Here's what we know about Hamilton school buses during COVID-19
It's unclear how school boards will deal with potential bus driver shortages
Diana Jacobs has four grandchildren and a lot of questions about schools this year but her main concern is if there will be enough buses to take the kids to school.
"That's the scary thing, I don't even know ... If they don't take a bus and the buses are cancelled, there's no safe way to get to school," said Jacobs.
As a new school year approaches, Hamilton school boards hope they will have enough bus drivers to pick up and drop off students.
But with a history of driver shortages and the pandemic forcing fewer kids on buses to keep them physically distanced, it's unclear how school boards will respond.
The best solution school boards and the province have mustered up is encouraging parents to have kids walk, bike or be driven to school to ease the strain on buses.
Right now, it looks like buses will be on the roads, but it's unclear how many.
Bus shortages not new
Last year, Hamilton school boards were about 15 drivers short. Earlier in 2019, school boards even looked at changing bell times to allow kids more time to get to class.
In 2016, 18 routes did not have drivers.
With drivers dealing with part-time hours, a lack of benefits, low wages and now more risks than ever, some parents wonder if the drivers are adequtely compensated to take on that level of responsibility.
"Do they get paid enough to care enough?" asks Veronica Elliott, who considers herself lucky that her kids don't use buses.
Bus companies waiting for direction
School boards in Hamilton are still sorting out all the details of riding buses in the fall, but some main themes are clear — fewer students on buses who are already in contact during the day, regular cleaning, spacing between kids and face coverings for drivers and most students.
Pat Daly, Hamilton-Wentworth Catholic District School Board chairperson, told CBC the board is sending out a survey soon to determine how many students will need busing. From there Hamilton-Wentworth Student Transportation Services (HWSTS) will determine the bus routes.
Meanwhile, the public school board noted that in a survey it conducted, eight per cent of respondents said limitations on school buses would be a barrier to returning to school.
Tammy Hull, operations manager at Caledonia Transportation, said she is waiting on direction from HWSTS. The company did not respond to CBC's requests for comment.
Chris Harwood, president of student transportation in Canada at Elliott Coach Lines, told CBC in an email statement that most protocols are still being developed but drivers are being trained on how to manage students during COVID-19.
He also said they will implement seating plans to maintain cohorts and try to keep windows open when possible to increase ventilation in the buses.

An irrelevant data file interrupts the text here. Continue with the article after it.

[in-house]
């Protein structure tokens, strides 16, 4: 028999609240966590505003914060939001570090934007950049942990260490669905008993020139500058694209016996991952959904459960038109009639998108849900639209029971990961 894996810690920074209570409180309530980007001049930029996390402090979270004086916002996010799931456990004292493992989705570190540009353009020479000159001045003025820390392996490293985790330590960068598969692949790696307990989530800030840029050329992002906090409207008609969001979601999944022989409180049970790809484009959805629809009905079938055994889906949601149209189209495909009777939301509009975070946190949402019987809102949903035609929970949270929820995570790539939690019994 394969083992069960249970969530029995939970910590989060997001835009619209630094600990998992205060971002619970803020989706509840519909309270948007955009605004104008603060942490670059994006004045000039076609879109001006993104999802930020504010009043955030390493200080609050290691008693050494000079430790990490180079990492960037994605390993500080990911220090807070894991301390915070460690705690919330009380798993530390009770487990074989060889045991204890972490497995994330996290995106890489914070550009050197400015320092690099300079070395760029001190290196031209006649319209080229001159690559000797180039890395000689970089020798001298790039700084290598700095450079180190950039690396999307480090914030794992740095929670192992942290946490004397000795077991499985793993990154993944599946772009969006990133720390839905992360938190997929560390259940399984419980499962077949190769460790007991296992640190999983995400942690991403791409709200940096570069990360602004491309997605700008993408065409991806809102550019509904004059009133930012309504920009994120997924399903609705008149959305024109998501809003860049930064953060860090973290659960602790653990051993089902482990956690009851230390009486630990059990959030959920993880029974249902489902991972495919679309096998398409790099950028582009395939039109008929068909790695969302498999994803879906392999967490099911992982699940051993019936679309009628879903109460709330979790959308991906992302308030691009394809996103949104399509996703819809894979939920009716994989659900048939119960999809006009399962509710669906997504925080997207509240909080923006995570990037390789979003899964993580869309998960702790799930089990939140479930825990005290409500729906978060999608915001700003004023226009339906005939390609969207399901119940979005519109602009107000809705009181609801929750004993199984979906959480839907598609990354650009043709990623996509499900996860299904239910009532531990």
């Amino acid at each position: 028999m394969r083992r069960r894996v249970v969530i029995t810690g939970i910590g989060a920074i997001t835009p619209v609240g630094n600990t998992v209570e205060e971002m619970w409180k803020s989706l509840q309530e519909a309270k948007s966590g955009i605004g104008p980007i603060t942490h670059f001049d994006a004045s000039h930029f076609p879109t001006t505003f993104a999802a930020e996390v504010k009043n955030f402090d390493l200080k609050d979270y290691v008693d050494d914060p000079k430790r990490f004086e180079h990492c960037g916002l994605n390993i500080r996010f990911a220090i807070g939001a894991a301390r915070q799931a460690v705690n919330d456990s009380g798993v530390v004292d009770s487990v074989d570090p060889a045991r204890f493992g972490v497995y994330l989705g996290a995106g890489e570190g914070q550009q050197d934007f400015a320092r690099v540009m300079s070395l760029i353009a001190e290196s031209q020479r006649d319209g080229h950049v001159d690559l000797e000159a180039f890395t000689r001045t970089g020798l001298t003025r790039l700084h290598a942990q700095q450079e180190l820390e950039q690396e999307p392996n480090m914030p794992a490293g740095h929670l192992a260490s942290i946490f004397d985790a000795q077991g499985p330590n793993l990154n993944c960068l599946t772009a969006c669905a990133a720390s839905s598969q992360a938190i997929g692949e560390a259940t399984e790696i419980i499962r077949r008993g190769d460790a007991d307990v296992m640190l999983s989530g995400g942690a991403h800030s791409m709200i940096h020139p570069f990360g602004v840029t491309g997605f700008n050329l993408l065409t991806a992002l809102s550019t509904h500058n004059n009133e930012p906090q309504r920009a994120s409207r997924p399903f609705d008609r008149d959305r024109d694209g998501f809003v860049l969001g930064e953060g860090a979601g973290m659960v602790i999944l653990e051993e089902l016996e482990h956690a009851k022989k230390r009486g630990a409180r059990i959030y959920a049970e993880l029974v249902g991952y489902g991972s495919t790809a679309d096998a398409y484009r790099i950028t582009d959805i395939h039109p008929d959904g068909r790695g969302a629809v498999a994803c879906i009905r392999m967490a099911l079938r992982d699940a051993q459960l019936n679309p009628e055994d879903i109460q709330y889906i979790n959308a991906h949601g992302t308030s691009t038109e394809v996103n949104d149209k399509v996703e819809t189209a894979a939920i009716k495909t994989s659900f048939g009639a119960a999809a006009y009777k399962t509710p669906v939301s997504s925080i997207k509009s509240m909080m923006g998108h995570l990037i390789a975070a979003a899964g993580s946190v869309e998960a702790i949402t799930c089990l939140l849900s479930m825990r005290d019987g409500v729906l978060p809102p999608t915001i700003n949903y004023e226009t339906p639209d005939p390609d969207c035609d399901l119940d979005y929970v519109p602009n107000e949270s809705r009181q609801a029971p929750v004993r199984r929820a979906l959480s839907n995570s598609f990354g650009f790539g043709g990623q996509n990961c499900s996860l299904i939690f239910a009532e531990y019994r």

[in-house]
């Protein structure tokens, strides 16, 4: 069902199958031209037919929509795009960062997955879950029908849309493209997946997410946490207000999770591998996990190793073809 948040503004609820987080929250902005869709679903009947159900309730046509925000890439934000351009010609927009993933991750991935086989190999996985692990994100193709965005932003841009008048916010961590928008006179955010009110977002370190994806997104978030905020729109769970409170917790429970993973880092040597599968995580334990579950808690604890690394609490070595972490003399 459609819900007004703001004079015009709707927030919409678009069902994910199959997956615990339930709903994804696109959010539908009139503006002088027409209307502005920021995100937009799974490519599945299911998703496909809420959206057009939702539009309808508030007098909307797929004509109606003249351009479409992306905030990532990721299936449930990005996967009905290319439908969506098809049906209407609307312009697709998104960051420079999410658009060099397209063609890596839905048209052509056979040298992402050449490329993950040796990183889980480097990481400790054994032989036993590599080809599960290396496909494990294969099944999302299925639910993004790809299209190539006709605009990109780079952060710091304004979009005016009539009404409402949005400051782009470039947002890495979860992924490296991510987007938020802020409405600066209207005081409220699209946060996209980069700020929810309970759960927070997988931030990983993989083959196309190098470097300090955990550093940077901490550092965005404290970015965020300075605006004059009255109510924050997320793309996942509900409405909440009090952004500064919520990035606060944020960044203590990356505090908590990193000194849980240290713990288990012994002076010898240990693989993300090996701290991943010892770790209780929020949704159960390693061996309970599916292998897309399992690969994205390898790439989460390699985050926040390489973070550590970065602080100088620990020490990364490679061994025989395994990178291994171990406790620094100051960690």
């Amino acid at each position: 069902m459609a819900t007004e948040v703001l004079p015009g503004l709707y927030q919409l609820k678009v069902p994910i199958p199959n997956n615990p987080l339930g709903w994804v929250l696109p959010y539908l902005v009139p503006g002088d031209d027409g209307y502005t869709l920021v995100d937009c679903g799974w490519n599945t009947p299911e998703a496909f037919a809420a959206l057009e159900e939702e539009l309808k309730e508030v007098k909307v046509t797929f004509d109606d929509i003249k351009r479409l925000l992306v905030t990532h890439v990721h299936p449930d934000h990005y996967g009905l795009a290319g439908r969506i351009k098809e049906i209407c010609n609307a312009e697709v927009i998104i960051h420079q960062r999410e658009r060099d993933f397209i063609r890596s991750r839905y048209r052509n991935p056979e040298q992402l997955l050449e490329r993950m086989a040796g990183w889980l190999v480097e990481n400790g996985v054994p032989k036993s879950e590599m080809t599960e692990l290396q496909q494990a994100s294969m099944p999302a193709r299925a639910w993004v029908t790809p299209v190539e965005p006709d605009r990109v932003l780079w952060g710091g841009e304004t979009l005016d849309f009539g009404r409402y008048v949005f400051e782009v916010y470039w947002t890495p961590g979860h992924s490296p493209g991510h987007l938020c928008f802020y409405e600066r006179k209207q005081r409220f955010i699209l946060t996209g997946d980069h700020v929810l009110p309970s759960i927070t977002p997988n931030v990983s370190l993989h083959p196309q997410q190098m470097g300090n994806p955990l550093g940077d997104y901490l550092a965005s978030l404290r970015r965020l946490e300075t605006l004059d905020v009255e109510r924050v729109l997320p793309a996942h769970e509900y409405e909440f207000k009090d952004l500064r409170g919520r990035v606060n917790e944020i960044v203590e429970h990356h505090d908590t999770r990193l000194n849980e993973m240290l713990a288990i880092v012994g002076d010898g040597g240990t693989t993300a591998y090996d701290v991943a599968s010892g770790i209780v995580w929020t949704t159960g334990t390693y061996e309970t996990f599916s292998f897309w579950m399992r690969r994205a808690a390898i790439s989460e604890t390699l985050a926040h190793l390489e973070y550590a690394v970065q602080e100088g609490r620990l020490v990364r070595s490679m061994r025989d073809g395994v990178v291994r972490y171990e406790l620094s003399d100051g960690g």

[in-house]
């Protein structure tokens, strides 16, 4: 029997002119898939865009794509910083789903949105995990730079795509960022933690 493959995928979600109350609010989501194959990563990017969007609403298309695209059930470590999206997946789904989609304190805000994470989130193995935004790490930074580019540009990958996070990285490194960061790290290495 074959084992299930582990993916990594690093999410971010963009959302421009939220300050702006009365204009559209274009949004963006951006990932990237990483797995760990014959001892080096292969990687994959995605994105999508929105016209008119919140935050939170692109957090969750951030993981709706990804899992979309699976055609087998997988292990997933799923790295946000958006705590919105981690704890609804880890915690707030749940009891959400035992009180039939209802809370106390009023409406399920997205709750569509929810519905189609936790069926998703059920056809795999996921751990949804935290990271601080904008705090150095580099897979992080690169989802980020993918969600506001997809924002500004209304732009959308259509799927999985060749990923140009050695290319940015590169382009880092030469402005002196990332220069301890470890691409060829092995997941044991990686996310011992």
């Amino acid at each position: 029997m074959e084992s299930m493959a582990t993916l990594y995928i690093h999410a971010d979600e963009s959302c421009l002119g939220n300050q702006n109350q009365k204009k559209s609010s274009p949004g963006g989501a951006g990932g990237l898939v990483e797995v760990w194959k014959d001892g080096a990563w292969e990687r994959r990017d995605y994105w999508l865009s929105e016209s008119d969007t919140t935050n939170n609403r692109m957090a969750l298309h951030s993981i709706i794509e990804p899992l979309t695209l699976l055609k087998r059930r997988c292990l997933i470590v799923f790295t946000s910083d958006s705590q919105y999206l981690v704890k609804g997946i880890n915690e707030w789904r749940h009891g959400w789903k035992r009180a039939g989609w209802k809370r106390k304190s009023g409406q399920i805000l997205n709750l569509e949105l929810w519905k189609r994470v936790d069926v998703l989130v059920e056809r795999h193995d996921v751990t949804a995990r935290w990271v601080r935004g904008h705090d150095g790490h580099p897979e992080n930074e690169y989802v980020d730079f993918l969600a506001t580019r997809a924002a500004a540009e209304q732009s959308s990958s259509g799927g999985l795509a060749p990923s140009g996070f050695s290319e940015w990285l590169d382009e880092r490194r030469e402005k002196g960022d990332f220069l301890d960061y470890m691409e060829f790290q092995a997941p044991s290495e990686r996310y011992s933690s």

Harwood stressed that parents play an important role, noting they are responsible for their children and ensuring those children follow the rules.
"Parents must also screen their children every day for COVID-19 symptoms, and be prepared to keep them away from school and the school bus when they are unwell," he wrote.
"Parents should understand that their school bus driver is a critical link in the school reopening process. They are professional and caring people, dedicated to student safety."
It's unclear what happens to a bus route if one of the students tests positive.
RNR Patient Transfer Services recently stopped providing student transportation. Rob Rivait, the company's owner, told CBC he feels lucky he got out before the pandemic hit.
The company used caravan-type vehicles to transport children with special needs.
He said managing student transportation will be a challenge.
"I'm not sure if they even have a formula for how you deal with students. That's the big question, how do you deal with close contact and infection control," he said.
Rivait said transporting special needs children would be especially difficult. A barrier would be needed between driver and student, but the driver also has to be able to assist the student if needed.
Other student transportation providers did not respond for comment.
Buses critical to a 'return to normal'
Jacobs is like many parents, grandparents and guardians entangled in the latest societal effort to push back against the virus that has taken so many lives and bits of everyday life.
Without a way to school, many kids may have to endure a year at home, trying to learn through a computer screen without a class full of their peers. It's an option that was unpopular with many parents and educators in the spring.
Public health experts have also said the benefits of going back outweigh the risks.
For Jacobs and her family, returning to school would be a sign that life is going "back to normal" (even if experts say people should all expect a "new normal") — and buses play a critical role in that, she says.